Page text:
Some Predictions for 2008 (Part I)
OK I’m no futurologist or prophet, but I think there’s going to be some upcoming trends (and some that are current but will continue) for next year.
So I’ll put myself on a limb and give my take on some things. First up are two easy ones revolving around media, technology and the Internet:
1. More Singaporeans to shop online
This one’s a no-brainer. We Singaporeans traditionally do not normally buy things off the Internet (unlike Americans, who are big spenders online since a decade ago), but things have been changing in the past few years. This 2005 ACNielsen survey showed that some 80% of Singaporeans have bought something online.
But Singaporeans will go on to buy things online in even greater numbers – and spend greater amounts. A more recent MasterCard survey reported in this Straits Times article also testifies to this trend.
It’s not really by choice, I suppose. Soaring rents on commercial retail spaces have put a crunch on many small retailers, forcing them to close – or go online. And some of them do.
Also, judging from the frenzy on our busy shopping streets over the Christmas buying season, Singaporeans are beginning to tire of fighting their fellow countrymen – and retail tourists – in our seriously crowded malls.
The good news is that many local young entrepreneurs are experimenting with online retail – whether jewellery such as Izel Ang’s Chain of Beads or young women’s clothes on Shiko’s My Dream Closet – which bodes well for Singapore’s entrepreneurial spirit amongst the younger set.
Young|Upstarts says: If you own an online business, this means good news for you (but continue to work hard at getting the word out! Or drop me a mail =D). If you own a retail business yet don’t already sell online, you may want to seriously consider this.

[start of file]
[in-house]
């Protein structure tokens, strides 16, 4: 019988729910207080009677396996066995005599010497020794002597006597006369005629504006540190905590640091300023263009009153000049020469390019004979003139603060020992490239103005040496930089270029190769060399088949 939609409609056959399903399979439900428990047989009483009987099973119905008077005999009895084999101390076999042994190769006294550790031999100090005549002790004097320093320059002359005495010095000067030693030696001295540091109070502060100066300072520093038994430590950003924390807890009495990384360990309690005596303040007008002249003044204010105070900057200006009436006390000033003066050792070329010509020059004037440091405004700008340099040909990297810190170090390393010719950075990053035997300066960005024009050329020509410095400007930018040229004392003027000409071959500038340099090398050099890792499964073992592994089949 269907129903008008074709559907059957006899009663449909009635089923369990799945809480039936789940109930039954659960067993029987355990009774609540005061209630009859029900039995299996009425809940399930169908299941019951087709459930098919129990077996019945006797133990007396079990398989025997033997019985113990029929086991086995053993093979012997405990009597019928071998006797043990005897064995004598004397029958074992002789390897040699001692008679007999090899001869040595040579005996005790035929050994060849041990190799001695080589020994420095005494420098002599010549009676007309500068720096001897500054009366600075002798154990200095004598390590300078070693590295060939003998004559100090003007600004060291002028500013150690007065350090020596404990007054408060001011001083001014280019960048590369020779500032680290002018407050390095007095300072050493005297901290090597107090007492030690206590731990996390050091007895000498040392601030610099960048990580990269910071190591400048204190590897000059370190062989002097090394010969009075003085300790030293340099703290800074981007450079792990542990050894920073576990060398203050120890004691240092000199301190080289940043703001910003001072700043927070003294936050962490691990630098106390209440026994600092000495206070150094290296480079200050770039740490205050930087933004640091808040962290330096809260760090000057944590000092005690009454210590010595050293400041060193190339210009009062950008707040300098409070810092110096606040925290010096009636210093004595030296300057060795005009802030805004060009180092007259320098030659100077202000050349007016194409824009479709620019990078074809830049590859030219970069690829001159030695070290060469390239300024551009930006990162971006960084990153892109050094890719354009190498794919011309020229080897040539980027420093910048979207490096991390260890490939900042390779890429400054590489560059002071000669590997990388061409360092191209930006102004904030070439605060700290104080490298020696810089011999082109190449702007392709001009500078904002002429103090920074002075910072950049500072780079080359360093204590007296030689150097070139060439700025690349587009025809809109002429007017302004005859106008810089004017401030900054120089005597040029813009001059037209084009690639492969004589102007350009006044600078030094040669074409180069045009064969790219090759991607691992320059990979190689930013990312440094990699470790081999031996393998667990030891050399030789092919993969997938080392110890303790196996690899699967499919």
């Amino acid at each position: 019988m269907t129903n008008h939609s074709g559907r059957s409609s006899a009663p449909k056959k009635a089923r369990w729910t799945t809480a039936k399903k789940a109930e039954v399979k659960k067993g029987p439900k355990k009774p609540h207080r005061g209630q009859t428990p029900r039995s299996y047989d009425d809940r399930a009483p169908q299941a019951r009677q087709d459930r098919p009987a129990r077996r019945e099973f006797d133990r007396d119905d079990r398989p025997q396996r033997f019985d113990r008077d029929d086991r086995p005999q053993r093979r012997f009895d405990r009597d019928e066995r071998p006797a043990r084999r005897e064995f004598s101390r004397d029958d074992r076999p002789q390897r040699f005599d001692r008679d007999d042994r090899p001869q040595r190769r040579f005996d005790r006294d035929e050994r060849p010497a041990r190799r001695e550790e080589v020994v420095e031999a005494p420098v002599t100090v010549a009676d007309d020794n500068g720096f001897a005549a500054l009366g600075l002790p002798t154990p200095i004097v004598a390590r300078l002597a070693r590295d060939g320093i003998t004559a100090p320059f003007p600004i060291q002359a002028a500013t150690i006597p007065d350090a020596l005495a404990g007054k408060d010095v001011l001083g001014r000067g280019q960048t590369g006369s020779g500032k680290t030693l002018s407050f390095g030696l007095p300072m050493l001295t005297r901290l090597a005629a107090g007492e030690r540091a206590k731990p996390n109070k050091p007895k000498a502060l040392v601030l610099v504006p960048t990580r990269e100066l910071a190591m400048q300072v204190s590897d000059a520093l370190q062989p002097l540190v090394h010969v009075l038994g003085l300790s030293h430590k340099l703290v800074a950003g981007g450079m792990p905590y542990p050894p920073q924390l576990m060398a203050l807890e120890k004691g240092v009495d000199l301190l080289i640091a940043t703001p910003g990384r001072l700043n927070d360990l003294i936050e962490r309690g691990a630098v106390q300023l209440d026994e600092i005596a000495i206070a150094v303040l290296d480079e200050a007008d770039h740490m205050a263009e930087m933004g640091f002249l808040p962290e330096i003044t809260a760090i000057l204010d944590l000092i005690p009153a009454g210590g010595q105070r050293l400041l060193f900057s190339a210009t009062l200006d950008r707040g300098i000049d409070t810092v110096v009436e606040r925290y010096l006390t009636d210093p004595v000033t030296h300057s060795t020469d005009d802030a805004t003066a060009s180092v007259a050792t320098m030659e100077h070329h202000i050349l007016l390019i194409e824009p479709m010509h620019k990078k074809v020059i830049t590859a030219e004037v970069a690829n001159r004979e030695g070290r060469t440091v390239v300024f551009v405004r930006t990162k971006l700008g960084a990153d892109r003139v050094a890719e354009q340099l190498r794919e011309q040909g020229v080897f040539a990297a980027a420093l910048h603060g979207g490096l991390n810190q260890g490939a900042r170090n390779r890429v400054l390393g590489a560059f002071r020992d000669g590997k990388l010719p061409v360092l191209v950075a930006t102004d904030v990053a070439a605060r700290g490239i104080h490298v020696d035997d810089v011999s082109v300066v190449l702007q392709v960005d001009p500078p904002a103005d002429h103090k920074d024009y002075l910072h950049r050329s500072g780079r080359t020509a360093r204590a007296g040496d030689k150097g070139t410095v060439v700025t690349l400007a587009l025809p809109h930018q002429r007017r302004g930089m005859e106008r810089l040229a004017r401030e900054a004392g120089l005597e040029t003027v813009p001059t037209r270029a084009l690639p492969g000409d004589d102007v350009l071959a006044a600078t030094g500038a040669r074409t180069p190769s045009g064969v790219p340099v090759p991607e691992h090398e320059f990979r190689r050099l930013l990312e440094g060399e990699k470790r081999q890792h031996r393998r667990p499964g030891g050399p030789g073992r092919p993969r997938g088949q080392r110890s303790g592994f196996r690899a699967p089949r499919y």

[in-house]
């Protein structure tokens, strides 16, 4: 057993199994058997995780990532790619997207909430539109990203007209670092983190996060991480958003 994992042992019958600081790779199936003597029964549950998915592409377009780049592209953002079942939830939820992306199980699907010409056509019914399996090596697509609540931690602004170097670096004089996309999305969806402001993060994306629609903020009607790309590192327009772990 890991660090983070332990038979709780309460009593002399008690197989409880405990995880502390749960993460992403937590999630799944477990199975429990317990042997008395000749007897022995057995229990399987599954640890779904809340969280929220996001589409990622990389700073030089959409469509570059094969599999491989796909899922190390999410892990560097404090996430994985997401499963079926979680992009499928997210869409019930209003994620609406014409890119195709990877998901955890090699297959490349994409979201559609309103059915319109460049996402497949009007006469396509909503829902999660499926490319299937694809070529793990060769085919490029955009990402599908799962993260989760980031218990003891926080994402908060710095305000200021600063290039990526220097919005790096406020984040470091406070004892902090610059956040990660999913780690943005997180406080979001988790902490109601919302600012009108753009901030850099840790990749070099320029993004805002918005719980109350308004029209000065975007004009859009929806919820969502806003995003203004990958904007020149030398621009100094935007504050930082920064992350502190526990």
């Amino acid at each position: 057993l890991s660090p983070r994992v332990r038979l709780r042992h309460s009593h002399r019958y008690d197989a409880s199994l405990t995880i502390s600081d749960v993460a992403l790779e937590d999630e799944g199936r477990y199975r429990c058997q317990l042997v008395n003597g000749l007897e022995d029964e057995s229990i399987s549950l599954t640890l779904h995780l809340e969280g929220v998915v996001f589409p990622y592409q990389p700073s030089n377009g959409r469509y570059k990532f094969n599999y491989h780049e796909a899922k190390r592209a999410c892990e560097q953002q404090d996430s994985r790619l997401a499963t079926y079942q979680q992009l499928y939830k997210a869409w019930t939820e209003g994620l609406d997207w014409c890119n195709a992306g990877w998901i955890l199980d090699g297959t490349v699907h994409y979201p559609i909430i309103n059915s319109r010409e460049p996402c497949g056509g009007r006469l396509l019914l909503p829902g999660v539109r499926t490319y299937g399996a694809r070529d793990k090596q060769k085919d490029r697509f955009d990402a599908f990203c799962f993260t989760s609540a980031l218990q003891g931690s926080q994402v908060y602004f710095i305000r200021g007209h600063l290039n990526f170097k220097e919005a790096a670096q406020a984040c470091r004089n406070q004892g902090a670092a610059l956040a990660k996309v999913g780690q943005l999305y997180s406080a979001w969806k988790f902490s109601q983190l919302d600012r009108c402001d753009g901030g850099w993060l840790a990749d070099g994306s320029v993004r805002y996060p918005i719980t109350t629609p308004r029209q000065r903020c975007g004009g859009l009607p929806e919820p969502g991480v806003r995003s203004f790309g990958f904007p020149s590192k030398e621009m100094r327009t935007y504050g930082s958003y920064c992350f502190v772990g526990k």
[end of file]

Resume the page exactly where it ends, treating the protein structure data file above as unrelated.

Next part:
2. Moving Away From FaceBook
The only thing constant about the Internet is change. Sick of being bombarded with SuperPokes and having Cows thrown at them, many Singaporean social networkers will move from established generic social networking sites such as FaceBook, MySpace or Multiply to more focused ones catered to interest groups (such as mog.com, imeem.com and ilike.com for music fans). Or create their own on ning.com.
Young|Upstarts says: Membership numbers isn’t everything. FaceBook may be in now, but we all know how fickle netizens are. You need to find the people who would be the most interested in your products, and they don’t all exist on FaceBook. Start having conversations with people instead, and they’ll lead you to where they visit and what they read.
3. Local Online Advertising Market Will See Ups and Downs
Even as the Web continues to steal more of the pie from more traditional advertising platforms, we’ll see more advertisers experiment with different types of online advertising.
More advertisers are likely to continue in flocking to social networking sites in droves. Of course, this is late as usual (considering point 2 above), but that happens a lot when you rely on clueless media buy firms who don’t quite understand Web trends.
On the other hand, blog advertising services such as Advertlets, Nuffnang and Blog2u.sg may only gain grudging acceptance among new advertisers. Although Singaporeans are among the world’s more prolific bloggers, much of the content is still largely unreadable trash. Such blog advertising services will be hard-pressed to find suitable platforms for their clients.
Young|Upstarts says: If you’re a marketer – Dabble in online advertising if you must, but concentrate on building your own communities instead. Communicate with your customers through multiple platforms to grow customer loyalty and permission. If you’re a blogger (with a commercial interest), it’s high time to distinguish yourself from the rest of the pack. Write readable stuff that attracts readers and, by extension, advertisers (hint: there’s a difference between a reader and a hit).
To be continued…
Young Upstarts is a business and technology blog that champions new ideas, innovation and entrepreneurship. It focuses on highlighting young people and small businesses, celebrating their vision and role in changing the world with their ideas, products and services.